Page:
June 14, 2002

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G8 Meeting in Alberta  (3:43)
For the last two days, foreign ministers from the G8–the group of 8 most-industrialized nations–met in Whistler, British Columbia to prepare for the G8 summit in Alberta. Their closed-door meetings covered many foreign-policy issues from Afghanistan and Korea, to water conflicts and counter-terrorism laws. A modest protest Wednesday morning greeted the opening session. The stand-out issues were the situation in India and Pakistan and arms control, which as Thatcher Collin reports from Whistler, are related in important ways.

California Budget Crunch Hits the Poor (3:25)
This week California state lawmakers are debating a budget that will try to cover a $23.6 billion-dollar deficit.  Under the California constitution, the state must balance its budget every year.  Governor Gray Davis has proposed closing part of the gap with tax hikes on vehicles and cigarettes, but most of the money will come from major cuts to programs for the state’s poor.  However, liberal state Democrats have restored some funding to the legislature’s proposed budget for health-care programs with the possibility of raising taxes even more than the governor had proposed.  This has angered state Republicans, and it sets up a contentious debate for a final budget. If the state does not pass a budget in a timely manner, it may run out of operational money in September, putting Governor Davis in a difficult situation as he runs for re-election in November.  Mitch Jeserich reports.

Protests at Mayors’ Conference (3:51)
The future of America’s urban policy is being set in Madison, Wisconsin this weekend at the U.S. Conference of Mayors’ annual meeting. But although the public at large isn’t invited to the events, thousands will gather to protest excessive corporate influence and questionable social-assistance programs. John Anderson with the Madison Independent Media Center has details.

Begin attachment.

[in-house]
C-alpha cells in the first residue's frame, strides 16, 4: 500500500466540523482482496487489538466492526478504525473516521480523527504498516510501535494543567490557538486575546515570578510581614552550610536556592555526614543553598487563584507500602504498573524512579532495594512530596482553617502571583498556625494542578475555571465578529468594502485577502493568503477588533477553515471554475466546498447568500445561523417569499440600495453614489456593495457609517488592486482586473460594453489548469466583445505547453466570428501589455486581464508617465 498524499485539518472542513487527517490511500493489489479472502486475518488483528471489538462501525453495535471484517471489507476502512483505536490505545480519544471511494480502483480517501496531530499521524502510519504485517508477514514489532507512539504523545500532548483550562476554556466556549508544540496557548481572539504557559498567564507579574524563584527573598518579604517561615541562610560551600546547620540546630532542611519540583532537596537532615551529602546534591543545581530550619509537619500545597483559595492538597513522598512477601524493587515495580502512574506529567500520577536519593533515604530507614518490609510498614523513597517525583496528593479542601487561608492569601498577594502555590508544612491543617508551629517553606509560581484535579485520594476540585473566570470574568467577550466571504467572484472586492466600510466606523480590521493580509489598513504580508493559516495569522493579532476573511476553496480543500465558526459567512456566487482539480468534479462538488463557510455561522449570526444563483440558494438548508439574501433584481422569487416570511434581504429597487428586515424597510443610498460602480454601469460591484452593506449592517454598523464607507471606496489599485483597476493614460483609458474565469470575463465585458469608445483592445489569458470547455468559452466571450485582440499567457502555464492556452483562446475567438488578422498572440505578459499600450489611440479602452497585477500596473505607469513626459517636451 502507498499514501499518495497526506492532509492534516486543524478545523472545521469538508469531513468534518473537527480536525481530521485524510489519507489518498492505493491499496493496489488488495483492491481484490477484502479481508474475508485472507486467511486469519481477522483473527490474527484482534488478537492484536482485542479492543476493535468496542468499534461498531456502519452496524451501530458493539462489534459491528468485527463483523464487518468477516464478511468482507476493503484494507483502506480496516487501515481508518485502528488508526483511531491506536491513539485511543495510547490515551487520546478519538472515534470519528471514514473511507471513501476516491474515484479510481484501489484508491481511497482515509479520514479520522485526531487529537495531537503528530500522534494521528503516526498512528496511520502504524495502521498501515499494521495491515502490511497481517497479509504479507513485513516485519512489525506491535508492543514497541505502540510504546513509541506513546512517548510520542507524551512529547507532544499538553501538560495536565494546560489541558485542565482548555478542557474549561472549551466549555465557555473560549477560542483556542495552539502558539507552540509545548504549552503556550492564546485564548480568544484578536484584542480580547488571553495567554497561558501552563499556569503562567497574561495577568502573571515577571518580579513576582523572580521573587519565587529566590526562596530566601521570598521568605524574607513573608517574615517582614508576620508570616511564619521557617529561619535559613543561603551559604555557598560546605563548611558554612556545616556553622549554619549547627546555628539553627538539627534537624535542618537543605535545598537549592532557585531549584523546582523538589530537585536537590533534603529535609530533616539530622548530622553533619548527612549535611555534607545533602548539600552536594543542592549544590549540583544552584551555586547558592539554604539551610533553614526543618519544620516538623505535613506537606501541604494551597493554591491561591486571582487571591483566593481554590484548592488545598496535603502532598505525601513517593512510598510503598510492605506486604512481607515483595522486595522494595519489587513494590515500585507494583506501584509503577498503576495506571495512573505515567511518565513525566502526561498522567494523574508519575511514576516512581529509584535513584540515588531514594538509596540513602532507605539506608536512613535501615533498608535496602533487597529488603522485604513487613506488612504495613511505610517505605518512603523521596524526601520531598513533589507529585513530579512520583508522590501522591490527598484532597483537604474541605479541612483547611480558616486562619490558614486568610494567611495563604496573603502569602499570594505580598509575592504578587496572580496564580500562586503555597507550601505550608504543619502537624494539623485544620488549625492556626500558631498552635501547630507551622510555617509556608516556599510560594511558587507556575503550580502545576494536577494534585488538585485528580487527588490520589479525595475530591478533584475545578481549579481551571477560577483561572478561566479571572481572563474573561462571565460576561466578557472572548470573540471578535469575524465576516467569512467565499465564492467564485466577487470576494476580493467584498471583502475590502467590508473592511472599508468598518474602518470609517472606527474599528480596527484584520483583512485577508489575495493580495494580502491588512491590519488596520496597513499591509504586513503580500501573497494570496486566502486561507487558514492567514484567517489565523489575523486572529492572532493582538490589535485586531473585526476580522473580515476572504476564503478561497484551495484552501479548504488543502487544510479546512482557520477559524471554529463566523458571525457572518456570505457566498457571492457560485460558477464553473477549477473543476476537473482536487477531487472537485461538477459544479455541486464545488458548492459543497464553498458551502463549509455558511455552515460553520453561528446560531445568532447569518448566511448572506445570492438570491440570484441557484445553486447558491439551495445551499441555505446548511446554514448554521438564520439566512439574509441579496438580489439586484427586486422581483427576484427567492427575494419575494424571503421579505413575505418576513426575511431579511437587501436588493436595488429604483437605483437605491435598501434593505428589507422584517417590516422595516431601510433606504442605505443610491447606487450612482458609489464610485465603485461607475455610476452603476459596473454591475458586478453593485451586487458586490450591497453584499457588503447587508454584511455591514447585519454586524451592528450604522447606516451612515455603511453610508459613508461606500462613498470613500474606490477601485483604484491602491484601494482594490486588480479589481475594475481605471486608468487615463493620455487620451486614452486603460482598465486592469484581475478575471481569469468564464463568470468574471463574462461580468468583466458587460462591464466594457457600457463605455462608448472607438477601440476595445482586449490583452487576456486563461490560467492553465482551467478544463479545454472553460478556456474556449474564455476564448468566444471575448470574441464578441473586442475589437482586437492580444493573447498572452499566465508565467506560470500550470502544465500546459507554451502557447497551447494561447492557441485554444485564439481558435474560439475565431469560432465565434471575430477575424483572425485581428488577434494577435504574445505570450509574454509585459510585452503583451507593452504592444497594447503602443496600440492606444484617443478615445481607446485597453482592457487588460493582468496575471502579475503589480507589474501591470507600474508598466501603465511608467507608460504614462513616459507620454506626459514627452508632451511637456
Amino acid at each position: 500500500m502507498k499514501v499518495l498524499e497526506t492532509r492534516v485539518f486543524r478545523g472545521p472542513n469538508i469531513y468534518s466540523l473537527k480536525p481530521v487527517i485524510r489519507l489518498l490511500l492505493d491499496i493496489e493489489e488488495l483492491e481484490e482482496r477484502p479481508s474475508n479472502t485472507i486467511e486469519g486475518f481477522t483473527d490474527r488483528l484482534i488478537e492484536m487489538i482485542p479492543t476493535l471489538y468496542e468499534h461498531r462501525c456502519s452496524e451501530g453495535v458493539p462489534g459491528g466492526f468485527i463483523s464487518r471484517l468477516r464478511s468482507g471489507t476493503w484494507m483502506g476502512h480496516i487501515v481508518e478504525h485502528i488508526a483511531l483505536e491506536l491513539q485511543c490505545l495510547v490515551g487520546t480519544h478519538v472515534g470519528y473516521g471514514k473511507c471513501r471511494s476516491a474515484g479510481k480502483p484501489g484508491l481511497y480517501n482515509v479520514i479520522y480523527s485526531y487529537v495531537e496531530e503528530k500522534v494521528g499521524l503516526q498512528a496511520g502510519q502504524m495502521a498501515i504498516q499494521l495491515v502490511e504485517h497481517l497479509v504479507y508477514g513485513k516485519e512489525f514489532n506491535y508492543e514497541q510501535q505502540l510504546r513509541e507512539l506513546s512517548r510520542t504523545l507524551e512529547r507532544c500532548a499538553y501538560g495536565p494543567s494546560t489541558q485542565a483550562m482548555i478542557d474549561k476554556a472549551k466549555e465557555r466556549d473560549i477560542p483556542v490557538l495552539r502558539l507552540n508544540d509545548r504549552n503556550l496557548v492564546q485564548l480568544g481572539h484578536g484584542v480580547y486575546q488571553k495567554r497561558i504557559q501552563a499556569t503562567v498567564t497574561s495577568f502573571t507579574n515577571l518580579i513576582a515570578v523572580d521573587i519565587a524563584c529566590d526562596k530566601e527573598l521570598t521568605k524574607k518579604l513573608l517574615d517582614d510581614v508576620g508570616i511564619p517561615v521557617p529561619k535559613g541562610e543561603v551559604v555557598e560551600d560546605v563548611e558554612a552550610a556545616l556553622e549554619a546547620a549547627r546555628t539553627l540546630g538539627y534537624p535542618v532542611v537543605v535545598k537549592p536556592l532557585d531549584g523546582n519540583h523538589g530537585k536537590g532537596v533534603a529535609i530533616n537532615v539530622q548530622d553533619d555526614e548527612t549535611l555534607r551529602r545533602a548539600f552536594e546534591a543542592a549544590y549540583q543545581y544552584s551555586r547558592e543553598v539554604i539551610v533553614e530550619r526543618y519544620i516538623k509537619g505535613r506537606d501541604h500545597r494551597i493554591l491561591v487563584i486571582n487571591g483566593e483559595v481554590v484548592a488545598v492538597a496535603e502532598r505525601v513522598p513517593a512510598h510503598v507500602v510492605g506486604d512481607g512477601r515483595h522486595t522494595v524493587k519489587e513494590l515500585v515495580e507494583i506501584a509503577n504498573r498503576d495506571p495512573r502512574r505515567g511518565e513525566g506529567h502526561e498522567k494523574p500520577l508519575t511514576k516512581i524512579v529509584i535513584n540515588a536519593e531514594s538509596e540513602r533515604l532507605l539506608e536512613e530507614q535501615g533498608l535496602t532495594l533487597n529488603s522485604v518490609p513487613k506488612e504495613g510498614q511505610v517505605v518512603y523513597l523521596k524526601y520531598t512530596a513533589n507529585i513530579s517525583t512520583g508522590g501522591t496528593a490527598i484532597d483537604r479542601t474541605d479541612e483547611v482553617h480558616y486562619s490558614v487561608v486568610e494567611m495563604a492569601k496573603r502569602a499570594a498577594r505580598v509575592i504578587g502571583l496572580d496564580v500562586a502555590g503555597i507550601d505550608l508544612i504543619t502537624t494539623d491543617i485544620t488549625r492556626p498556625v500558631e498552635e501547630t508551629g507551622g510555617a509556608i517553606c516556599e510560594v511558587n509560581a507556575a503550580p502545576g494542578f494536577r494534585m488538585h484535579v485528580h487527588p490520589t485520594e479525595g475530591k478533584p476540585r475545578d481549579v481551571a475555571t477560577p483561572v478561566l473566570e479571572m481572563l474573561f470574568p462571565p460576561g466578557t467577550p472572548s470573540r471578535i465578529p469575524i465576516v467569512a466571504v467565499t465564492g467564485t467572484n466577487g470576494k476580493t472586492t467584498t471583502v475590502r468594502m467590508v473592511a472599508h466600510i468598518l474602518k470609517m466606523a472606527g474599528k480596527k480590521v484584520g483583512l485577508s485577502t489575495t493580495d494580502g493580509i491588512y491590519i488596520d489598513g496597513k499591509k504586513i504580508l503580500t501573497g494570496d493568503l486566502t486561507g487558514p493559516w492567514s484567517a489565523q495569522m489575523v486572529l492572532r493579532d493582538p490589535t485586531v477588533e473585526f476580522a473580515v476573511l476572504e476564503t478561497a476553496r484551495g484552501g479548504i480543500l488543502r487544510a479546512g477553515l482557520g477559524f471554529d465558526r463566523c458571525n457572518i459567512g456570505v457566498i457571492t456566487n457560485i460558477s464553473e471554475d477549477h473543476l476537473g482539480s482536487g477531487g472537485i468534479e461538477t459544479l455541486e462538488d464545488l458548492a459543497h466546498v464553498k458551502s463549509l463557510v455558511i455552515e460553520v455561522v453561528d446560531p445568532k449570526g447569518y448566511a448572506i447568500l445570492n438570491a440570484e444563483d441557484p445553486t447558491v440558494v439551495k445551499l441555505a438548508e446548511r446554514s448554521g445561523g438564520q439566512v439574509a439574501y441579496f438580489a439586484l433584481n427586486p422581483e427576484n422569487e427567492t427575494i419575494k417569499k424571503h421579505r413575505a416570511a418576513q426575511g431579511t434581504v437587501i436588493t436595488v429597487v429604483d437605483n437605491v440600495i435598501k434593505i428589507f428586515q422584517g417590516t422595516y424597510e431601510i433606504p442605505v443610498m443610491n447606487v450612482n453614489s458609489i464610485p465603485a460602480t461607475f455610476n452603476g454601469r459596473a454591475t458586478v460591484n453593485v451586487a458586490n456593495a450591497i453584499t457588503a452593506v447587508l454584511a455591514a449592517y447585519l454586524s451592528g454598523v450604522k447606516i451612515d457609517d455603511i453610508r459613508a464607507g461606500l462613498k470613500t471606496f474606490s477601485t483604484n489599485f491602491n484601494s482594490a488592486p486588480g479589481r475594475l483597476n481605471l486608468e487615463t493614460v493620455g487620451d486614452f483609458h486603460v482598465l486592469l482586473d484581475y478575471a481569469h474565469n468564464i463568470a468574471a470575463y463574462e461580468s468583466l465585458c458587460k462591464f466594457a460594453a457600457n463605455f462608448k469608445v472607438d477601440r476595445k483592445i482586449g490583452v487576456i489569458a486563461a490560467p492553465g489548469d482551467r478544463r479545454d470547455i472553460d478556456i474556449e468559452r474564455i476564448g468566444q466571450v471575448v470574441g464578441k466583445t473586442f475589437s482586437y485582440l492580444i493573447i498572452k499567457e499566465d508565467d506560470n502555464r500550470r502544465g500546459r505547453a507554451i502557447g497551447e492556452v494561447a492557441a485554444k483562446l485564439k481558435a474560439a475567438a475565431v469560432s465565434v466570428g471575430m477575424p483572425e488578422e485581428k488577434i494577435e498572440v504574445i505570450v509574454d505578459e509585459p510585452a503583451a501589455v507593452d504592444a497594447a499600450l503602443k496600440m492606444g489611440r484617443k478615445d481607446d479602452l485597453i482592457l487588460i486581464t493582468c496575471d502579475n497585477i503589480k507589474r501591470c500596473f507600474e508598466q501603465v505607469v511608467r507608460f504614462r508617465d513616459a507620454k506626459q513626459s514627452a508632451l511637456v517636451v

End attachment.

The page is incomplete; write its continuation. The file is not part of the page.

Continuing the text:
Human Rights Lawyer Targeted for “Aiding Terrorists” (3:37)
On April 8, radical human rights attorney Lynne Stewart was arrested for allegedly helping her jailed client, Egyptian Sheik Omar Abdel Rahman, send messages to the Islamic Group, an organization the U.S. classifies as engaging in terrorist activities. At the time of her arrest, FBI agents searched her Manhattan office for documents. On Wednesday, Lynne Stewart was back in court, requesting the FBI not be allowed to use as evidence the documents they seized from her office. The FBI says Lynne Stewart is aiding terrorists and the documents from her office will prove it. Stewart says this is an obvious attempt by the U.S. government to silence dissent and install fear in those who fight against the U.S. government’s racism. Fernando Romero was at the hearing and files this report from New York.

Pentagon Supervises Hollywood (3:14)
A new Nicholas Cage film, Windtalkers, opens today across the nation. The WWII film depicts several hundred Navajo Indians being recruited as Marines and trained to use their language as code to elude the Japanese. Films such as Windtalkers and Sum of All Fears, shot before September 11th, display the government’s long-standing supervisory role with Hollywood. And, in our first of a two-part special, as Patrick Burke reports, Hollywood and the Pentagon have been collaborating for decades, to their mutual benefit. Film producers get enhanced realism with equipment, personnel, and information. The government, in exchange, gets to help shape the depiction of events.

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